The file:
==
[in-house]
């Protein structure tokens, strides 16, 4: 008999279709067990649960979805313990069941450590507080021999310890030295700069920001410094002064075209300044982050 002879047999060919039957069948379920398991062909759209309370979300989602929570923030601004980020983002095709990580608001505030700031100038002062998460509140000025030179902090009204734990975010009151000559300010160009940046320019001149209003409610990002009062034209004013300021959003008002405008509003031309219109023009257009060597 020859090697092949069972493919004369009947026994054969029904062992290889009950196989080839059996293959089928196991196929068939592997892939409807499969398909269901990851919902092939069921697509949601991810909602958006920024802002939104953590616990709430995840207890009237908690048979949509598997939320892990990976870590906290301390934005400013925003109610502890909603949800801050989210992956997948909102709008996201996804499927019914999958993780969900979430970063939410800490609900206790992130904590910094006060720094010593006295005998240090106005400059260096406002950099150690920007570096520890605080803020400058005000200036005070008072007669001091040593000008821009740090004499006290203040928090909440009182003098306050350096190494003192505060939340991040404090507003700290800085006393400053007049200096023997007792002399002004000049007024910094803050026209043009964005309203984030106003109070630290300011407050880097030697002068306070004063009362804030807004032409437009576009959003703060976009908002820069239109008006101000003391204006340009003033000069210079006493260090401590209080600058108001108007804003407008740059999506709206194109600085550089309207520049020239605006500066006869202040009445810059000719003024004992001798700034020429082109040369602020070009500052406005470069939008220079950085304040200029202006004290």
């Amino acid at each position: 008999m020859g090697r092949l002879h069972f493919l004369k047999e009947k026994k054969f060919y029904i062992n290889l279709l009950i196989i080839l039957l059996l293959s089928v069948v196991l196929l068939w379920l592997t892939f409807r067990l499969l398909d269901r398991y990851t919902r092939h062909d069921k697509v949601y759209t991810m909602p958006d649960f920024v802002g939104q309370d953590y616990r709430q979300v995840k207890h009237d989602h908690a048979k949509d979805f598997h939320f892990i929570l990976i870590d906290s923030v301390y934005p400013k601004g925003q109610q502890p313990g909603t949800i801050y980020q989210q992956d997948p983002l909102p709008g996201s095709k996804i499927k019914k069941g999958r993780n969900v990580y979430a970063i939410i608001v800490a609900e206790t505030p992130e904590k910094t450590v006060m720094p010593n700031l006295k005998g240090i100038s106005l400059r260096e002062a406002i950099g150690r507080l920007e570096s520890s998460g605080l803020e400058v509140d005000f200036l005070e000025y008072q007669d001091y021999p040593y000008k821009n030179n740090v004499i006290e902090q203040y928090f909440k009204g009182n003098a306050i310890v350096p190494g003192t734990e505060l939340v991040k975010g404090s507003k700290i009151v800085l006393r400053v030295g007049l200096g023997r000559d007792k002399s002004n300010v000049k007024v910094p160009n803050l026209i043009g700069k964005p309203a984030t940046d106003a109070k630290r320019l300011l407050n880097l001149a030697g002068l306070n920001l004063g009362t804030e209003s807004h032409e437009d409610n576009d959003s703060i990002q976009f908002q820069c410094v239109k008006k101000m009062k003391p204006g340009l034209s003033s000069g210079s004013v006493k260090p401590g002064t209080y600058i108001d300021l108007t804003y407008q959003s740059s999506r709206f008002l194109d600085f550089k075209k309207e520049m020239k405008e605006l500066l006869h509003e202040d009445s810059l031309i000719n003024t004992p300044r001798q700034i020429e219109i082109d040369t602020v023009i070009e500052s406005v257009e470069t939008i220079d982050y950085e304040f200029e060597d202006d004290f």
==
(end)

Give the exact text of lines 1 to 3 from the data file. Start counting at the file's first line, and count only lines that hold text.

[in-house]
């Protein structure tokens, strides 16, 4: 008999279709067990649960979805313990069941450590507080021999310890030295700069920001410094002064075209300044982050 002879047999060919039957069948379920398991062909759209309370979300989602929570923030601004980020983002095709990580608001505030700031100038002062998460509140000025030179902090009204734990975010009151000559300010160009940046320019001149209003409610990002009062034209004013300021959003008002405008509003031309219109023009257009060597 020859090697092949069972493919004369009947026994054969029904062992290889009950196989080839059996293959089928196991196929068939592997892939409807499969398909269901990851919902092939069921697509949601991810909602958006920024802002939104953590616990709430995840207890009237908690048979949509598997939320892990990976870590906290301390934005400013925003109610502890909603949800801050989210992956997948909102709008996201996804499927019914999958993780969900979430970063939410800490609900206790992130904590910094006060720094010593006295005998240090106005400059260096406002950099150690920007570096520890605080803020400058005000200036005070008072007669001091040593000008821009740090004499006290203040928090909440009182003098306050350096190494003192505060939340991040404090507003700290800085006393400053007049200096023997007792002399002004000049007024910094803050026209043009964005309203984030106003109070630290300011407050880097030697002068306070004063009362804030807004032409437009576009959003703060976009908002820069239109008006101000003391204006340009003033000069210079006493260090401590209080600058108001108007804003407008740059999506709206194109600085550089309207520049020239605006500066006869202040009445810059000719003024004992001798700034020429082109040369602020070009500052406005470069939008220079950085304040200029202006004290």
């Amino acid at each position: 008999m020859g090697r092949l002879h069972f493919l004369k047999e009947k026994k054969f060919y029904i062992n290889l279709l009950i196989i080839l039957l059996l293959s089928v069948v196991l196929l068939w379920l592997t892939f409807r067990l499969l398909d269901r398991y990851t919902r092939h062909d069921k697509v949601y759209t991810m909602p958006d649960f920024v802002g939104q309370d953590y616990r709430q979300v995840k207890h009237d989602h908690a048979k949509d979805f598997h939320f892990i929570l990976i870590d906290s923030v301390y934005p400013k601004g925003q109610q502890p313990g909603t949800i801050y980020q989210q992956d997948p983002l909102p709008g996201s095709k996804i499927k019914k069941g999958r993780n969900v990580y979430a970063i939410i608001v800490a609900e206790t505030p992130e904590k910094t450590v006060m720094p010593n700031l006295k005998g240090i100038s106005l400059r260096e002062a406002i950099g150690r507080l920007e570096s520890s998460g605080l803020e400058v509140d005000f200036l005070e000025y008072q007669d001091y021999p040593y000008k821009n030179n740090v004499i006290e902090q203040y928090f909440k009204g009182n003098a306050i310890v350096p190494g003192t734990e505060l939340v991040k975010g404090s507003k700290i009151v800085l006393r400053v030295g007049l200096g023997r000559d007792k002399s002004n300010v000049k007024v910094p160009n803050l026209i043009g700069k964005p309203a984030t940046d106003a109070k630290r320019l300011l407050n880097l001149a030697g002068l306070n920001l004063g009362t804030e209003s807004h032409e437009d409610n576009d959003s703060i990002q976009f908002q820069c410094v239109k008006k101000m009062k003391p204006g340009l034209s003033s000069g210079s004013v006493k260090p401590g002064t209080y600058i108001d300021l108007t804003y407008q959003s740059s999506r709206f008002l194109d600085f550089k075209k309207e520049m020239k405008e605006l500066l006869h509003e202040d009445s810059l031309i000719n003024t004992p300044r001798q700034i020429e219109i082109d040369t602020v023009i070009e500052s406005v257009e470069t939008i220079d982050y950085e304040f200029e060597d202006d004290f």